A sinkhole appeared in central Israel, swallowing up a car as the occupant miraculously escaped. Meanwhile, sinkholes are appearing in California as winter rains flood the state. For the Biblically inclined, sinkholes are a reminder of Divine punishment.
A sinkhole suddenly opened on Haganim Street in Hod Hasharon, swallowing a vehicle. Amir Kochavi, Mayor of Hod Hasharon, told the media the sinkhole was the result of a water pipe explosion.
The car’s driver, 70-year-old Chaim Boaron, told the Ynet news site that his escape was a “miracle.”
“I was driving the car when I saw a small hole around half a meter [approximately 20 inches] but I got scared because there was flooding. Within a second, the car sank,” he said.
“Everything happened in an instant. The front wheels fell into the sinkhole and I ran out of the car. If I hadn’t, I would be inside [the sinkhole] now,” he said.
Boaran said he returned to the car to retrieve his cell phone and cigarettes before the car was fully submerged.
“I turned off the car [engine], and it was already swallowed up in the sinkhole,” he said. “I can’t believe what a huge miracle happened to me, a real miracle,” he said. “My life was miraculously saved, in an instant. I am really lucky.”
In November 2021, a sinkhole appeared in a parking spot between two buildings in Hod Hasharon, forcing the evacuation of neighboring buildings. In the same month, two sinkholes opened on the Ayalon Highway in Tel Aviv.
Last summer, a sinkhole formed underneath a swimming pool in Karmei Yosef in central Israel, sucking a man into its depths and killing him.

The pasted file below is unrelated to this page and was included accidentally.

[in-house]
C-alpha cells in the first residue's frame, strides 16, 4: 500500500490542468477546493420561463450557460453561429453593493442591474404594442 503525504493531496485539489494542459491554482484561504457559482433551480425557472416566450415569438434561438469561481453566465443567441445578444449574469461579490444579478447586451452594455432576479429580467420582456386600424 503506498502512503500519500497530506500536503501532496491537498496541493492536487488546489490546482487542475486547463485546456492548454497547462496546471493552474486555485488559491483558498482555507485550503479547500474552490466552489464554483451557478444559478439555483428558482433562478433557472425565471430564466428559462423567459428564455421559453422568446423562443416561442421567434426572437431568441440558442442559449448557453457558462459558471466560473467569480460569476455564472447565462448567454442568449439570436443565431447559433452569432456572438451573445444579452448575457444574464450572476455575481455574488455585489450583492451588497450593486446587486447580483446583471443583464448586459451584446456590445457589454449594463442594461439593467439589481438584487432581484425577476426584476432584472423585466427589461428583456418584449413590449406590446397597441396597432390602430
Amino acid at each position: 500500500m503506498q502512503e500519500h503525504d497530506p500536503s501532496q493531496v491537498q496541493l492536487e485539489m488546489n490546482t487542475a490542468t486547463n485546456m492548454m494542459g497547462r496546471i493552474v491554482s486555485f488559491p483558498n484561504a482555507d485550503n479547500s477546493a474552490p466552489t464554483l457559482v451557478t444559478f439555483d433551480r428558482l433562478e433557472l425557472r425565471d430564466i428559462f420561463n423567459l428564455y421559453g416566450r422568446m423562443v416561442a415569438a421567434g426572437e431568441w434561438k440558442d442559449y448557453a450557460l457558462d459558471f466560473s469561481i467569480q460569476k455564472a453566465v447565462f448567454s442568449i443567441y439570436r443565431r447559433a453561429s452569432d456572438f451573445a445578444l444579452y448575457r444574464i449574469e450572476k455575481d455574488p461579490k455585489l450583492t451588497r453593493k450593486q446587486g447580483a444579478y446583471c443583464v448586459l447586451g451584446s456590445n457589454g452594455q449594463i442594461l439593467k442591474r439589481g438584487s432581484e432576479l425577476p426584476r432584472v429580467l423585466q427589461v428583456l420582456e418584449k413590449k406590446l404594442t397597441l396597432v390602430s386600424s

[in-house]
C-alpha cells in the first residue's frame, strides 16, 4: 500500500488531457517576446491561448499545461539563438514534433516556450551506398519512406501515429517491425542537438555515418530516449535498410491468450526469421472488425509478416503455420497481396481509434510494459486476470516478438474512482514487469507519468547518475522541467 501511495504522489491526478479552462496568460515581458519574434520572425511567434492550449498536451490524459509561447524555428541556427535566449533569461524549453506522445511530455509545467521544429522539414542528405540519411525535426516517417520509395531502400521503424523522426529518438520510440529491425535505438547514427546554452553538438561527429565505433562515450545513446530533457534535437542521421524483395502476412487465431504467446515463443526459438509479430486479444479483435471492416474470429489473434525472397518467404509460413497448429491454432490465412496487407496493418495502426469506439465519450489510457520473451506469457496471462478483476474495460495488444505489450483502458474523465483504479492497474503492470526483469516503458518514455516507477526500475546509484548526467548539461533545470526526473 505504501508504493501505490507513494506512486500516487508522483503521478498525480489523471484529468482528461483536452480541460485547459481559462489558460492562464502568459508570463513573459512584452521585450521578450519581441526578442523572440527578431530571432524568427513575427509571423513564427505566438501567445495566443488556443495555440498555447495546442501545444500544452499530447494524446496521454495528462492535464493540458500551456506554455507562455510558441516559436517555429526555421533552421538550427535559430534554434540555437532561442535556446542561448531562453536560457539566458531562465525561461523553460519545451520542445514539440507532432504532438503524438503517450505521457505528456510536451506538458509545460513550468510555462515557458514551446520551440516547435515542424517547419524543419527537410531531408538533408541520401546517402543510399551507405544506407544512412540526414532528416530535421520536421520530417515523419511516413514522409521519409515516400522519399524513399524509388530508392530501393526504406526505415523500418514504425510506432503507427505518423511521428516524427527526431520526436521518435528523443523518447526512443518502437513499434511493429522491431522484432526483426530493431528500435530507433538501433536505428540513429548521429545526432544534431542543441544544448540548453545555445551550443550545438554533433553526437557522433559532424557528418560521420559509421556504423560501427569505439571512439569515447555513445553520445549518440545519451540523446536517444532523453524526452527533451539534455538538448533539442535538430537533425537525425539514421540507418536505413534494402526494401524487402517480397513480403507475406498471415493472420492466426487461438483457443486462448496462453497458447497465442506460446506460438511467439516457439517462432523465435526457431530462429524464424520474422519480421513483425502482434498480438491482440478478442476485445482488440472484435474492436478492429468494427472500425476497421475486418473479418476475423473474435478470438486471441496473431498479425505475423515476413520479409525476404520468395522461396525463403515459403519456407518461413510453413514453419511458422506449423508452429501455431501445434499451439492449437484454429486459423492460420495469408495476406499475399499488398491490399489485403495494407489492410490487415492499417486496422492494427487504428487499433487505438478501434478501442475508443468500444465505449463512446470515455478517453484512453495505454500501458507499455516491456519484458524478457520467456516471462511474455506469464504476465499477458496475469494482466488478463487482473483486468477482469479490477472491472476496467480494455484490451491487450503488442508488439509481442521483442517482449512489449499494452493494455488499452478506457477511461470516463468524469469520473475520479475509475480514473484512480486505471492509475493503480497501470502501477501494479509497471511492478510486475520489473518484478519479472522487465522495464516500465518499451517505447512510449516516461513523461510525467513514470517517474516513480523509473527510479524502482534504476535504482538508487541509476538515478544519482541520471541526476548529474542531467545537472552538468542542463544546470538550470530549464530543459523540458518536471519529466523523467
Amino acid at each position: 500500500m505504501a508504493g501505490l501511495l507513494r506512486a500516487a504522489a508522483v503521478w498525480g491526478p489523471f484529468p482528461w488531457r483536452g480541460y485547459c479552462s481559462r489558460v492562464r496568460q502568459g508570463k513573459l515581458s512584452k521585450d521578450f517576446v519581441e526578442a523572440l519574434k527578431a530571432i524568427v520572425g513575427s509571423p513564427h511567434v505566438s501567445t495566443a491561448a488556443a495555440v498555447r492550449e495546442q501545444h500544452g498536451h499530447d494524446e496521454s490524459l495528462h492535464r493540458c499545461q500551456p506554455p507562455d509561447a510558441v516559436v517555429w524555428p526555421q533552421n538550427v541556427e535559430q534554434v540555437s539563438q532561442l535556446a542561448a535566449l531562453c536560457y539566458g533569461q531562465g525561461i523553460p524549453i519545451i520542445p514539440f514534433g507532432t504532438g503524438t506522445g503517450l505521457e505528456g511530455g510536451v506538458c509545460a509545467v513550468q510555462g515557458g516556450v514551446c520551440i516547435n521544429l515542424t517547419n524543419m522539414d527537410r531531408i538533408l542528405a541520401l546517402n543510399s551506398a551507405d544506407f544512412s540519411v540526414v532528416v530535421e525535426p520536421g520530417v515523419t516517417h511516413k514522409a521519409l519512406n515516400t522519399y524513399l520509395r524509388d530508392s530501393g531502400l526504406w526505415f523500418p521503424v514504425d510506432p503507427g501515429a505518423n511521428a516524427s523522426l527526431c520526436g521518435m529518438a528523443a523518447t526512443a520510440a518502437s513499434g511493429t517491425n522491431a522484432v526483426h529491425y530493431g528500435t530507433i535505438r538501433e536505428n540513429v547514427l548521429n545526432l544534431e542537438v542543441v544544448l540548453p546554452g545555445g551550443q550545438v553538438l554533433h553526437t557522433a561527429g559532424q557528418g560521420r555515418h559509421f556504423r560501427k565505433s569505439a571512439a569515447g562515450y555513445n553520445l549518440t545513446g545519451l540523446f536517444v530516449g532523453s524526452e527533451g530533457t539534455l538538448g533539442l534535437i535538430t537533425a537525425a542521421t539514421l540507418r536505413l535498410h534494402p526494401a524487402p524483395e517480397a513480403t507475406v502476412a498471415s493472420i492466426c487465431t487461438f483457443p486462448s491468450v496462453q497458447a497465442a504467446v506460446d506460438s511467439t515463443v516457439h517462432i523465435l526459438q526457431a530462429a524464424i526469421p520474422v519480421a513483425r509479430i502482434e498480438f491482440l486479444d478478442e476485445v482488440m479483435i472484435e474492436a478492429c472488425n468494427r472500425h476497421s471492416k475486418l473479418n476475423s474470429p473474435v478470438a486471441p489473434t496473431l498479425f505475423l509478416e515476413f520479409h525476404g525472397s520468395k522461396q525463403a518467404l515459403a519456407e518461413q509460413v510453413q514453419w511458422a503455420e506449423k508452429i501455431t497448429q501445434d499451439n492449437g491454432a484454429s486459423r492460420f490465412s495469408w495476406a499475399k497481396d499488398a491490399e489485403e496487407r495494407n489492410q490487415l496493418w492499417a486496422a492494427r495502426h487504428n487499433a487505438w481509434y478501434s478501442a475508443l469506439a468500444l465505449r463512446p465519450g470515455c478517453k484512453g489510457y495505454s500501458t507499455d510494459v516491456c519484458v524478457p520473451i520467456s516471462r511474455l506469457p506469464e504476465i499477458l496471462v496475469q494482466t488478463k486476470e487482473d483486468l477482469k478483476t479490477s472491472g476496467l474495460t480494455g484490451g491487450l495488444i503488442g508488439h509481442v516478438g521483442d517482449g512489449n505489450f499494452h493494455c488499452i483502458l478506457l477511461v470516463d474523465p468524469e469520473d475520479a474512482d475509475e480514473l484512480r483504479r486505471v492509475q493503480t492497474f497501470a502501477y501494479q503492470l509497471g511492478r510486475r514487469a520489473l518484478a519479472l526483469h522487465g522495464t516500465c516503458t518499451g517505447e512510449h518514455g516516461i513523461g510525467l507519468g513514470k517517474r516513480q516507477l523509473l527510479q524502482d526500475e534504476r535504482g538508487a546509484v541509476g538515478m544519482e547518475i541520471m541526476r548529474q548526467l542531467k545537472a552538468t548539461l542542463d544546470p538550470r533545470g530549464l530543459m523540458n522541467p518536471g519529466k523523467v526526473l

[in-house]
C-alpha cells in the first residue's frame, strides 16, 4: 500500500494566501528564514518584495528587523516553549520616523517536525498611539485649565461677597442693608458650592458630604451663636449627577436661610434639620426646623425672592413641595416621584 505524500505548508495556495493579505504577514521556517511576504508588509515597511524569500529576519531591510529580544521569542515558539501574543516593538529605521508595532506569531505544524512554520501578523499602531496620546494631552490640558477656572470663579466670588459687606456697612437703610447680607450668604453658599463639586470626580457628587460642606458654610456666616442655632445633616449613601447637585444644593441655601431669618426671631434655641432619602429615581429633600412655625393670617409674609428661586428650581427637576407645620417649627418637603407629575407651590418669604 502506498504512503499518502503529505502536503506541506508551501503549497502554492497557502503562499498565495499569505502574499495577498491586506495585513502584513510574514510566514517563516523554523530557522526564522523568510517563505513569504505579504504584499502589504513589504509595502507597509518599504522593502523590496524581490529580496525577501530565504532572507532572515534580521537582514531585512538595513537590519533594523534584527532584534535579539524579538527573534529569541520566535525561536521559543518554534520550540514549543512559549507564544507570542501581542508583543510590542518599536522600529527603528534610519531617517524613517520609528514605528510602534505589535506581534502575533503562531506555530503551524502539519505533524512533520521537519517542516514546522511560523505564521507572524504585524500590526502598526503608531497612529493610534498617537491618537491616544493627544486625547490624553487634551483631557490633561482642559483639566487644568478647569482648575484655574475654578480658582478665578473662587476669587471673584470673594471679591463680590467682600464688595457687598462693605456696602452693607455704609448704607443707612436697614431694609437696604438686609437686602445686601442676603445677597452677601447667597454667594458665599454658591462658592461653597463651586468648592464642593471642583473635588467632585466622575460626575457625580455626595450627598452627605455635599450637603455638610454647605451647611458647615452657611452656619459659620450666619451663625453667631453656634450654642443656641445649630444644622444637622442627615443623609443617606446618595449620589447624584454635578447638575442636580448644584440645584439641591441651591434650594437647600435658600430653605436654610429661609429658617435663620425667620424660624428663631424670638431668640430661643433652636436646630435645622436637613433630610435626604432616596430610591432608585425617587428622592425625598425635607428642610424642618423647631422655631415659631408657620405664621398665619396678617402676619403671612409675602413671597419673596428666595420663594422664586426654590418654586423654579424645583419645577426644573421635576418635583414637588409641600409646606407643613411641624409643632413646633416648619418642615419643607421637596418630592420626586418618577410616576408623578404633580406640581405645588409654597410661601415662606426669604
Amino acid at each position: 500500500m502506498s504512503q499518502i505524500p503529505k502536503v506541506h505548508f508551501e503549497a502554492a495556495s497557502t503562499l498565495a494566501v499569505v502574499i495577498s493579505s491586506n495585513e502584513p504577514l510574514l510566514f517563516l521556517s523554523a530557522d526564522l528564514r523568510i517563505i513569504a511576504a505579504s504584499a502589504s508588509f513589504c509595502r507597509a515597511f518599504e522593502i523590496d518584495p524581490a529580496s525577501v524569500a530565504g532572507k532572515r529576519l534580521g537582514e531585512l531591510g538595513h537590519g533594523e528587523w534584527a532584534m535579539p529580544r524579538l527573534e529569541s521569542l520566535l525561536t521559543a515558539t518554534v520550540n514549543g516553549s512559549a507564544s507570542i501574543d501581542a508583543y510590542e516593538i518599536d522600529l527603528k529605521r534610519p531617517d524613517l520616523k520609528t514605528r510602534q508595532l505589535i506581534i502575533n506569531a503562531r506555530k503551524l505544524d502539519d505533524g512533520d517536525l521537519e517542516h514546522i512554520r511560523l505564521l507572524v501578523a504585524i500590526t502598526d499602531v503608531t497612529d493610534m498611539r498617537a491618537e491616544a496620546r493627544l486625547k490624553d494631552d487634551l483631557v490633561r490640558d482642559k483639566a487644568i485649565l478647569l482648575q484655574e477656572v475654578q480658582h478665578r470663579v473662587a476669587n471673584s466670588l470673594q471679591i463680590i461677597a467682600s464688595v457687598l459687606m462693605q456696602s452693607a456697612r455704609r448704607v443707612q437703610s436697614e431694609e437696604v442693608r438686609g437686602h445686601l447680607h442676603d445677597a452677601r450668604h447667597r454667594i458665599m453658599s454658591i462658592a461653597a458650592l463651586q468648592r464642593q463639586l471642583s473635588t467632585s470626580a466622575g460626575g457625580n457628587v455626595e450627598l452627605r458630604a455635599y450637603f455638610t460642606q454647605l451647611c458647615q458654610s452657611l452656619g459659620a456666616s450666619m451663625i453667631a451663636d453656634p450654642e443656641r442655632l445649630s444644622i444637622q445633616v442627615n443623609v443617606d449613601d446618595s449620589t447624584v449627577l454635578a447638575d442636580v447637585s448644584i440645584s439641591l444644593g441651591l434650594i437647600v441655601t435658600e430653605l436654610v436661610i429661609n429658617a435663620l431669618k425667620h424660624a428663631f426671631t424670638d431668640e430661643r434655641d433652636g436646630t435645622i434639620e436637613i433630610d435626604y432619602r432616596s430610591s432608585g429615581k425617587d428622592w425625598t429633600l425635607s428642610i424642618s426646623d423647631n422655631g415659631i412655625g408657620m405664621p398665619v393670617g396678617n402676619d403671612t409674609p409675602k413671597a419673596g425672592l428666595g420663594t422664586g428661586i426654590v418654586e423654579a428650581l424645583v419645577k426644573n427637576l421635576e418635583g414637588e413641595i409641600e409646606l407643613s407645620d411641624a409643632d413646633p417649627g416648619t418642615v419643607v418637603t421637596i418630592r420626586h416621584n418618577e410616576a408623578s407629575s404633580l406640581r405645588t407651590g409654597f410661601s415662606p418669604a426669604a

In 2021, a sinkhole opened up in the parking lot of the Shaare Zedek Medical Center in Jerusalem, swallowing several cars.
Sinkholes have been in the news lately in California due to heavy rains.
One sinkhole opened on a road south of the 118 Freeway northeast of Los Angeles, swallowing two vehicles.
Visions of the earth suddenly opening up and swallowing evil-doers epitomizes the Biblical concept of divine retribution. This was seen most clearly in the case of Korach and his rebellious crowd.
And the earth opened her mouth and swallowed them up, and their households, and all the men that pertained unto Korach, and all their goods. Numbers 16:32
According to Jewish tradition, Korach and his followers did not die after being swallowed up by the earth and remain alive, awaiting the end of days when they will resurface. A Midrash related by the Talmudic commentary called Tosafot (Kiddushin 31B) describes how this is connected to the appearance of the Third Temple. The Tosafot asks why Psalm 82 is described as a ‘Mizmor’, a joyous song, when the subject matter is the tragedies accompanying the destruction of the Temple. The Tosafot explains that Asaf, a descendant of Korach, saw the salvation of his ancestor in the destruction of the Temple and Israel.
It is compared to a maidservant who went to draw water from the well and whose pitcher fell into the well. She became distraught and began to cry – until the king’s maidservant came to draw water carrying a golden pitcher, and it too, fell into the well. At which point the first maidservant began to sing. ‘Till now’, she exclaimed, ‘ I didn’t think that anybody would retrieve my cheap earthenware pitcher from the well. But now, whoever retrieves the golden pitcher, will retrieve mine as well!’ In the same way, when the sons of Korach, who were swallowed up inside the earth, saw how the gates of the Temple sunk into the ground, proclaimed ‘Whoever rescues the gates will also rescue us!’ That explains why Asaf, who was from the family of Korach, said ‘Mizmor.’